The body of a missing 18-year-old swimmer who was pulled out to sea off Daytona Beach was found Tuesday morning about 7 miles away, authorities said.
The body of Ritchey Dauphin, of Orlando, was discovered around 7 a.m. by beachgoers walking in front of some homes in Neptune Park on Ormond Beach.
Officials initially said Dauphin was 19 years old.
A search for Dauphin was called off late Monday after he was pulled out to sea in rough surf caused by Tropical Storm Beryl.
Dauphin vanished about 5:55 p.m. Monday in the 900 block of Atlantic Avenue, north of Sunsplash Park.
A red flag posted by beach patrol officials warned people to swim at their own risk because of the danger of rip currents.
"(He was) really slim, good health, really funny guy," said Tacorey Williams, who was among a group of six friends who met for a day at the beach, and ended their evening searching for their missing friend.
Dauphin and a friend were swimming in 5 1/2 feet of water when a wave knocked them over.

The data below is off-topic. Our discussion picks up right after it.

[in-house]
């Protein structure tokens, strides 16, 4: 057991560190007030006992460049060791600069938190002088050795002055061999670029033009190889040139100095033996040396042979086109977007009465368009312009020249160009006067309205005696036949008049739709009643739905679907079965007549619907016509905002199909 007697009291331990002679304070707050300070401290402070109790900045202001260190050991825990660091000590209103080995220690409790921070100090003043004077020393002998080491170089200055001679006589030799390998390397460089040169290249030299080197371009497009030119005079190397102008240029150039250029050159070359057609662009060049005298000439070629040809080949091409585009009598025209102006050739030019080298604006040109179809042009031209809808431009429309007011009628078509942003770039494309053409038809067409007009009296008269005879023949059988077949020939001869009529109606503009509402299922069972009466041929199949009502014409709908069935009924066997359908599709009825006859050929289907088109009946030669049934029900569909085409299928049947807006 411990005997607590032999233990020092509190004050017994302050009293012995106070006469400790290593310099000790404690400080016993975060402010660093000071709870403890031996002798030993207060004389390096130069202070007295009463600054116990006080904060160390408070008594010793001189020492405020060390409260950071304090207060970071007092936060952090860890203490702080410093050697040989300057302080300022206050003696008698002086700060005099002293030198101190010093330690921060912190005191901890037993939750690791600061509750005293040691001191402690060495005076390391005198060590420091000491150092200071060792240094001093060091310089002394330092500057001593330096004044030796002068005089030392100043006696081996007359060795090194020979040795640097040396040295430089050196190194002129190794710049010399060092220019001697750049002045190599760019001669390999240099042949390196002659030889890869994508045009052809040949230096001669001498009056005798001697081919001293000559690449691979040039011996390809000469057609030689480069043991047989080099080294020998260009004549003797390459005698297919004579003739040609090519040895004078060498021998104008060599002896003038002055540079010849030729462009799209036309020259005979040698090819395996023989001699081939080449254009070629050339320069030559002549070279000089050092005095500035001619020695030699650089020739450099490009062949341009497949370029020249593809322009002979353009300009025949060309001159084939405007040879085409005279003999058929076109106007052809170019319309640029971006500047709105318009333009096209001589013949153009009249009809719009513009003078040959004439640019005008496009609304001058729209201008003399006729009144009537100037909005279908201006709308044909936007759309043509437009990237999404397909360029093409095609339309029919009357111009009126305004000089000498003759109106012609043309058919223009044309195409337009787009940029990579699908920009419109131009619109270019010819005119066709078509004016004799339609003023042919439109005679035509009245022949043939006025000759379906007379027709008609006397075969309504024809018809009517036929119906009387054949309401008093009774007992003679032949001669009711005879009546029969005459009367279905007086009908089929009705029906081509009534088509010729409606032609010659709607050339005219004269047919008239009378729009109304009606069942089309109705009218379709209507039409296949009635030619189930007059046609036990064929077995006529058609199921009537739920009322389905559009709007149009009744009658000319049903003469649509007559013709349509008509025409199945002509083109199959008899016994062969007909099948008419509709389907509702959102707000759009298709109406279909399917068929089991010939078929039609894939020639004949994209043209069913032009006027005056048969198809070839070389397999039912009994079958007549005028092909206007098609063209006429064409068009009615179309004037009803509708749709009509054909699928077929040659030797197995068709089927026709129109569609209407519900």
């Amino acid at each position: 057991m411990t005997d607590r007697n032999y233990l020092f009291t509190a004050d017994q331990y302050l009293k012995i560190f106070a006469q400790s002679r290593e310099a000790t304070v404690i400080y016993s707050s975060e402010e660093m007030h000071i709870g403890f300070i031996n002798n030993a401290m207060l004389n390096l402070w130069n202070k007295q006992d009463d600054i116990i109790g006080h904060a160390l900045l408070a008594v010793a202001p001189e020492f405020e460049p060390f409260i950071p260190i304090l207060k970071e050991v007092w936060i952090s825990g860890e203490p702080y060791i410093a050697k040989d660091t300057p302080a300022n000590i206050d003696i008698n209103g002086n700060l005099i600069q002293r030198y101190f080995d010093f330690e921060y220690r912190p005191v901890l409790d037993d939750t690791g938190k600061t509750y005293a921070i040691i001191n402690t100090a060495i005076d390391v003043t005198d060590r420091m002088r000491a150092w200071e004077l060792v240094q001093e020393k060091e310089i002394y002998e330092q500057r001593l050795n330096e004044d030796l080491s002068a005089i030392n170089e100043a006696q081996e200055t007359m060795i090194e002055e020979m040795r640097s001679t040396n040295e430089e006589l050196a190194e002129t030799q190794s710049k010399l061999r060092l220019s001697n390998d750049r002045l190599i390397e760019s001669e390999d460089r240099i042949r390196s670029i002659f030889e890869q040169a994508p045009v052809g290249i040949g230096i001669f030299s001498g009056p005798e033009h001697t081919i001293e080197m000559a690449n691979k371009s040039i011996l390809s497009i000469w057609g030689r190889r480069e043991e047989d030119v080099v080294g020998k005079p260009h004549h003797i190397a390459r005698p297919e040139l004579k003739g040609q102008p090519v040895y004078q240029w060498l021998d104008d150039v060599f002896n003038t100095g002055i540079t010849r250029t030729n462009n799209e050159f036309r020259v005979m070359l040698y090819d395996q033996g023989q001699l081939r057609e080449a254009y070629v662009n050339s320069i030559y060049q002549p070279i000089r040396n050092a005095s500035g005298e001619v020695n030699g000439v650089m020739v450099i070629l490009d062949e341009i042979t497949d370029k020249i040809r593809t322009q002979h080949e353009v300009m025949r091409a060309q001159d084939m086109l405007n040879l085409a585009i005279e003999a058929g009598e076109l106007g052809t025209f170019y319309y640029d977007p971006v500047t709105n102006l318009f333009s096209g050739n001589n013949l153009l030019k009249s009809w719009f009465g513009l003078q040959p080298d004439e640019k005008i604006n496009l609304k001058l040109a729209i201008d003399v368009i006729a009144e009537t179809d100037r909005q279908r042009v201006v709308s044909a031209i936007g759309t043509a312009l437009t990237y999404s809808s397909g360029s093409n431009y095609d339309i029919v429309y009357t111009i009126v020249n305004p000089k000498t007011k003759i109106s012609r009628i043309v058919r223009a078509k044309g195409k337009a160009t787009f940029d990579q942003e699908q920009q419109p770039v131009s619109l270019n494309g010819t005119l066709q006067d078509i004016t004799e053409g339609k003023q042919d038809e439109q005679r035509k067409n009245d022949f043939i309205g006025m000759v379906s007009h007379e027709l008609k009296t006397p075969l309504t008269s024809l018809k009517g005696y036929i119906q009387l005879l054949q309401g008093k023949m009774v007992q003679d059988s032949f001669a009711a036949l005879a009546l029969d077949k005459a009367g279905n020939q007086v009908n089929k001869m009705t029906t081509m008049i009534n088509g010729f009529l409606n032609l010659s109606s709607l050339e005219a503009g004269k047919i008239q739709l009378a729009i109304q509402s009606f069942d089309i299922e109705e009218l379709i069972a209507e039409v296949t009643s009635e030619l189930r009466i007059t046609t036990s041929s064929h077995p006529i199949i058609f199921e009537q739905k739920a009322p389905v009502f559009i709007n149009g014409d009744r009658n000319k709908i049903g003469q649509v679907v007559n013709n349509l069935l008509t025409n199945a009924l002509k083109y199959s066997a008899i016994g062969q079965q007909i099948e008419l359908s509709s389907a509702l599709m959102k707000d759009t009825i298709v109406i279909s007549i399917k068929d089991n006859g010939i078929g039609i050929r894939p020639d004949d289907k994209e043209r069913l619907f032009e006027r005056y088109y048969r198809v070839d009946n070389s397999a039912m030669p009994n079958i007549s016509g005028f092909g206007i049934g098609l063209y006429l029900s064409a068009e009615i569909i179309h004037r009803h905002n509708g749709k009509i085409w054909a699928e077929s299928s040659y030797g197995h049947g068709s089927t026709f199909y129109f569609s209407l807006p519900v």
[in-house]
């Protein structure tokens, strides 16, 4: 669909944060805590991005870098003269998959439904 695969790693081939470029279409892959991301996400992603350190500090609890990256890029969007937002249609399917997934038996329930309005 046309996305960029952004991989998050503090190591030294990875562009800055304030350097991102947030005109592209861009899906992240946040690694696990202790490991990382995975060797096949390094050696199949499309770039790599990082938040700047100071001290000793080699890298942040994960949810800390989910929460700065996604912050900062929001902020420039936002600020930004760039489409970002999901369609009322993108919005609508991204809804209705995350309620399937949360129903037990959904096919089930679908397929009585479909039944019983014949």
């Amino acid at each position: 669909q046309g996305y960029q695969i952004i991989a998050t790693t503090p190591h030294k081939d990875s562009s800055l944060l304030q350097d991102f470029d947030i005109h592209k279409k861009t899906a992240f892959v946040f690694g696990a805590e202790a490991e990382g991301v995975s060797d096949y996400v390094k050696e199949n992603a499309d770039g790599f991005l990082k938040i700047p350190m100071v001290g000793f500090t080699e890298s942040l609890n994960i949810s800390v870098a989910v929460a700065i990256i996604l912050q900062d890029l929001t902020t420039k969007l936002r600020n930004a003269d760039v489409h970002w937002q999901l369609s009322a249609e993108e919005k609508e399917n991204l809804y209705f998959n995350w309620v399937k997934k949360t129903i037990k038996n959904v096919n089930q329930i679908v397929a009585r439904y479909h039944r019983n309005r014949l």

"Jeff came running to us saying that he's underwater, he's underwater," said Williams.
The friends raced to look for Dauphin and flagged down a lifeguard. Searchers on jet skis and a helicopter searched for Dauphin but didn't spot him.
Williams said the group of friends planned the trip to the beach even though they knew the weather was rough and the waters were dangerous.
"The boys kept going in deeper," she said. "We kept telling him to stay close, don't go out so far, and you know how stubborn guys can be."
Lifeguards said Tropical Storm Beryl cut the powerful rips under the water and the current ran strong and to the north.
About 250 people were pulled from the water over the Memorial Day weekend, officials said.
Lifeguards expect the rip currents to be dangerous through the week, even when the waters look calm.
Meanwhile, a Brevard County man's boat was also pulled out to sea.
Marc Josselson, who was preparing to take his 16-foot Hobi catamaran out for a sail on Monday to celebrate his 60th birthday, said one minute the boat was sitting behind his house on Crescent Beach Drive in Cocoa Beach. The next, it was sailing out in the ocean.
The boat was spotted about six hours later in the Atlantic Ocean, about one mile east of the Cocoa Beach Pier and seven miles from where it was swept away.
Josselson said he will be near the Cocoa Beach Pier first thing Tuesday morning, hoping the tide pushes the boat ashore.
About 250 people were pulled from the water over the Memorial Day weekend, officials said. Lifeguards said they expect the rip currents to be dangerous through the week, even when the waters look calm.